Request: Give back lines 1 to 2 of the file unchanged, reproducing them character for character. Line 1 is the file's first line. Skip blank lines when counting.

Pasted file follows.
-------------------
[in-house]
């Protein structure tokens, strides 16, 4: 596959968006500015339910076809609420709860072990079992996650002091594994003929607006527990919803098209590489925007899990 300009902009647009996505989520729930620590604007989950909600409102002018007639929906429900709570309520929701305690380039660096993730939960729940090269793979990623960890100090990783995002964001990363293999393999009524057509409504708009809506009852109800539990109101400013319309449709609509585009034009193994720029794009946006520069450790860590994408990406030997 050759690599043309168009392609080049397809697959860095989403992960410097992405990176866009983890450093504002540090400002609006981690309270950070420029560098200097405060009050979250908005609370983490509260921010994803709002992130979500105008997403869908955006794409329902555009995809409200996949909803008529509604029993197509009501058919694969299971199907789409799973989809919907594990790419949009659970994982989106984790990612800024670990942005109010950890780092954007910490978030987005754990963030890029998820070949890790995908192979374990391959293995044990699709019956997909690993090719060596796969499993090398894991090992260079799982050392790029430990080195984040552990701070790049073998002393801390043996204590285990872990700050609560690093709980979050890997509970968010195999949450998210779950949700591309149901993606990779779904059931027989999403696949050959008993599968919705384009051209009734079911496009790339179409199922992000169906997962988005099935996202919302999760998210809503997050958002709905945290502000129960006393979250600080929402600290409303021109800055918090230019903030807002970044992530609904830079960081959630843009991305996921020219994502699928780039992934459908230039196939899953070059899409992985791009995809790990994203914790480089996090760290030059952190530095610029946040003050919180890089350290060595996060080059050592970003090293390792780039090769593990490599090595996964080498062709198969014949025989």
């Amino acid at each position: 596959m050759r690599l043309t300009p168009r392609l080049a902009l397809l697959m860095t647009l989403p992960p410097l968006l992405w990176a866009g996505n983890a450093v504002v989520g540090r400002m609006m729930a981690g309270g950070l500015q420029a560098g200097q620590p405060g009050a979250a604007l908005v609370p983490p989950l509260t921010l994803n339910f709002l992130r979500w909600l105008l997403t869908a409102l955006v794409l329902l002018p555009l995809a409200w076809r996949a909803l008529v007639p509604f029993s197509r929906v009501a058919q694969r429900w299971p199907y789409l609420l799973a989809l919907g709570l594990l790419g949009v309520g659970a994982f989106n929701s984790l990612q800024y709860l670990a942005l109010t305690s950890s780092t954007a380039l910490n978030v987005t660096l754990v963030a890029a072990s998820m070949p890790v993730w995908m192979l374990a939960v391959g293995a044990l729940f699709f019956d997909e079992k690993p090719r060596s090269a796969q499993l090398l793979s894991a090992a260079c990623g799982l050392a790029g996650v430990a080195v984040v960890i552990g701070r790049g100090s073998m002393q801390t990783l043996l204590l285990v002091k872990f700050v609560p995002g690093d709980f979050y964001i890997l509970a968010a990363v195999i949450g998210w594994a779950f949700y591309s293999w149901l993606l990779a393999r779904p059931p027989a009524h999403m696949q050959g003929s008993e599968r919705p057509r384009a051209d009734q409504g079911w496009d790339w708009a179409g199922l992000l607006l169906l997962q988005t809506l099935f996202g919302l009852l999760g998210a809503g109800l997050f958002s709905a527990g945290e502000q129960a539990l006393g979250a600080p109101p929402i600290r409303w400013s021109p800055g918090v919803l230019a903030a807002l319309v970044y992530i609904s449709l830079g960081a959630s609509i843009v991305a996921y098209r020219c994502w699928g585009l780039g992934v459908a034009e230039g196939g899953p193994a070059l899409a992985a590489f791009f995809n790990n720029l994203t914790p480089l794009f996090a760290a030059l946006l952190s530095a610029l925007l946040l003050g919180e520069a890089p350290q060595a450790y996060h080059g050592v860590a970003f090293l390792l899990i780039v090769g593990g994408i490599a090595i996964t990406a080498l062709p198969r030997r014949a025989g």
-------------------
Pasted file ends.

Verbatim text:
[in-house]
């Protein structure tokens, strides 16, 4: 596959968006500015339910076809609420709860072990079992996650002091594994003929607006527990919803098209590489925007899990 300009902009647009996505989520729930620590604007989950909600409102002018007639929906429900709570309520929701305690380039660096993730939960729940090269793979990623960890100090990783995002964001990363293999393999009524057509409504708009809506009852109800539990109101400013319309449709609509585009034009193994720029794009946006520069450790860590994408990406030997 050759690599043309168009392609080049397809697959860095989403992960410097992405990176866009983890450093504002540090400002609006981690309270950070420029560098200097405060009050979250908005609370983490509260921010994803709002992130979500105008997403869908955006794409329902555009995809409200996949909803008529509604029993197509009501058919694969299971199907789409799973989809919907594990790419949009659970994982989106984790990612800024670990942005109010950890780092954007910490978030987005754990963030890029998820070949890790995908192979374990391959293995044990699709019956997909690993090719060596796969499993090398894991090992260079799982050392790029430990080195984040552990701070790049073998002393801390043996204590285990872990700050609560690093709980979050890997509970968010195999949450998210779950949700591309149901993606990779779904059931027989999403696949050959008993599968919705384009051209009734079911496009790339179409199922992000169906997962988005099935996202919302999760998210809503997050958002709905945290502000129960006393979250600080929402600290409303021109800055918090230019903030807002970044992530609904830079960081959630843009991305996921020219994502699928780039992934459908230039196939899953070059899409992985791009995809790990994203914790480089996090760290030059952190530095610029946040003050919180890089350290060595996060080059050592970003090293390792780039090769593990490599090595996964080498062709198969014949025989």